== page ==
Weekly Seminar
Instructor: Serena Aurora Himmelfarb (UChicago)
UChicago Course Number: ARTV 10100

Course Description:

Using a wide variety of traditional and experimental mediums, this foundational class is a hands on investigation of what an image can do and be. Readings from a range of fields, including poetry, dance, and anthropology will inform our discussions and studio practice over this 7 week course held at the Marine Biological Laboratory, in Woods Hole, MA. Many classes will take place at least partially outdoors, where we will forage for pigments, discuss observational methodologies, and gain experience with plein air image making. Student driven assignments will encourage interdisciplinary thinking and research in visual meaning making. Field trips to nearby natural resources and historic sites will ground the class in local ecosystems and histories, while slide lectures will help contextualize our conversations within the rich global understandings of visual language.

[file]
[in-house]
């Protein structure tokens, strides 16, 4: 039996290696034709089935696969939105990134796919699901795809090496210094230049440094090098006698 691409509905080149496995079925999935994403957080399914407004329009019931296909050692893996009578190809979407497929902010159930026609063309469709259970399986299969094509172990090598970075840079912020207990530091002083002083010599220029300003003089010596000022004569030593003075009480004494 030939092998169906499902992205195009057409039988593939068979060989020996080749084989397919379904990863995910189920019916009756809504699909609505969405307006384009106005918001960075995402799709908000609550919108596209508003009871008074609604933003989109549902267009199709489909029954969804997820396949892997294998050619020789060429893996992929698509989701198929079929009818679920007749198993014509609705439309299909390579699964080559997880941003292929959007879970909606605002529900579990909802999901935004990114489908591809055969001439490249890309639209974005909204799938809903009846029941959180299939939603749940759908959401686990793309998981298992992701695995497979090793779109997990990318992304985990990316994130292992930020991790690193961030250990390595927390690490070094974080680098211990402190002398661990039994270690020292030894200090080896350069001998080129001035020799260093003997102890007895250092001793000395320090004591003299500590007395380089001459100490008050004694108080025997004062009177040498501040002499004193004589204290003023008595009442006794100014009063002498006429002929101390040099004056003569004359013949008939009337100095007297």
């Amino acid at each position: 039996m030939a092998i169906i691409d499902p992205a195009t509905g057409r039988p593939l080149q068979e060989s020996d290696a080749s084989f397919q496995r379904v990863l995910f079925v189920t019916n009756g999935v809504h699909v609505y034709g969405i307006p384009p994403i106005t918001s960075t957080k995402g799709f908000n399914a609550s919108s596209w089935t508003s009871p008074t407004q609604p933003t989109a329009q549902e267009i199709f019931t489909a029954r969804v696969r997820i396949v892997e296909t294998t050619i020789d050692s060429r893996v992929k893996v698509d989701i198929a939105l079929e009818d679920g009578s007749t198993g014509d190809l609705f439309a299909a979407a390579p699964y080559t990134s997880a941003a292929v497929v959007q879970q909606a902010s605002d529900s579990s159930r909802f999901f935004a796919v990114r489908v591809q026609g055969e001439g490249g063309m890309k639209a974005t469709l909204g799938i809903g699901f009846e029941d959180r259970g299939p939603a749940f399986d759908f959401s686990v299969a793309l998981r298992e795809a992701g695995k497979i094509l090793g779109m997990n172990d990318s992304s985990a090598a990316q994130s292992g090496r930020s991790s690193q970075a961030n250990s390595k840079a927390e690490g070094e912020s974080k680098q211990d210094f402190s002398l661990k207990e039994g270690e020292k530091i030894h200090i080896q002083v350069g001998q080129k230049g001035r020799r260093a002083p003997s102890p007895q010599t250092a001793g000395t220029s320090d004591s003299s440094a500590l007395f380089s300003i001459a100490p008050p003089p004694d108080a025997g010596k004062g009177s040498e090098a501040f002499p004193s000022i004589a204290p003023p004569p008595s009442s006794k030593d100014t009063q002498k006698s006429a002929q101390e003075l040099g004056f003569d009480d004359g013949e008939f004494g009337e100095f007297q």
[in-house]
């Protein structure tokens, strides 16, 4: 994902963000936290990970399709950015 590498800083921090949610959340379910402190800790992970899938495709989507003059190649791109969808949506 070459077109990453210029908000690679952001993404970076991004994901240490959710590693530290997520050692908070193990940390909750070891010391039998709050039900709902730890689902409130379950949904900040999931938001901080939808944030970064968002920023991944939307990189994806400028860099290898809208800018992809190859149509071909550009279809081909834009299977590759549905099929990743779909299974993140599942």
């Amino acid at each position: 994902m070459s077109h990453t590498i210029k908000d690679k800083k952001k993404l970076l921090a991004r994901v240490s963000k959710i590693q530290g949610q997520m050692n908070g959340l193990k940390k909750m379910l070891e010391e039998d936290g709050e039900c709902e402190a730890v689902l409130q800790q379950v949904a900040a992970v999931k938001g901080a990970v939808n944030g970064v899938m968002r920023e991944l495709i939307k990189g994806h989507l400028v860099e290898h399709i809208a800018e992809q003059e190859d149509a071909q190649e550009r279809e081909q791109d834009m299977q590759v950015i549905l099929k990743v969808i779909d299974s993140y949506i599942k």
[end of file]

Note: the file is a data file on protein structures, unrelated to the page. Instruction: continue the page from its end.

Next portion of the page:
Some questions we will consider:

★ What can an image do that              can’t do? Can an image be neutral?

★ How do images make meaning?

★ How can images make our life better, help us with our research and ideas?

Class Time, Attendance & Participation:

★ What, if any, are the risks of image making? What are the risks of a hypervisual culture?

Class meets on Thursdays from 1 - 4:50 Punctuality is critical for this once weekly class.

Cell phone use - All devices should be either powered off or in silent mode, and stored in your bag rather than on your person. On occasions when cameras are needed, your cell phone may be used.

Additional Meeting Times:

Field trip to the New Bedford Whaling Museum on March 30th (to be confirmed)

Additional optional workshops and opportunities, such as paper and ink making, will be announced in class and posted on canvas.

Materials & Space:

Materials needed for the class will be available in the classroom, which will be open for your use as a studio space outside of class times for the completion of studio work and related explorations.

A note on mediums: once a medium has been introduced, you are welcome to use it in the following assignments and encouraged to explore using it on your own time. If you have more in depth questions about specific mediums and techniques than class time allows, that is a great reason for booking office hours with me and I would be happy to work with you.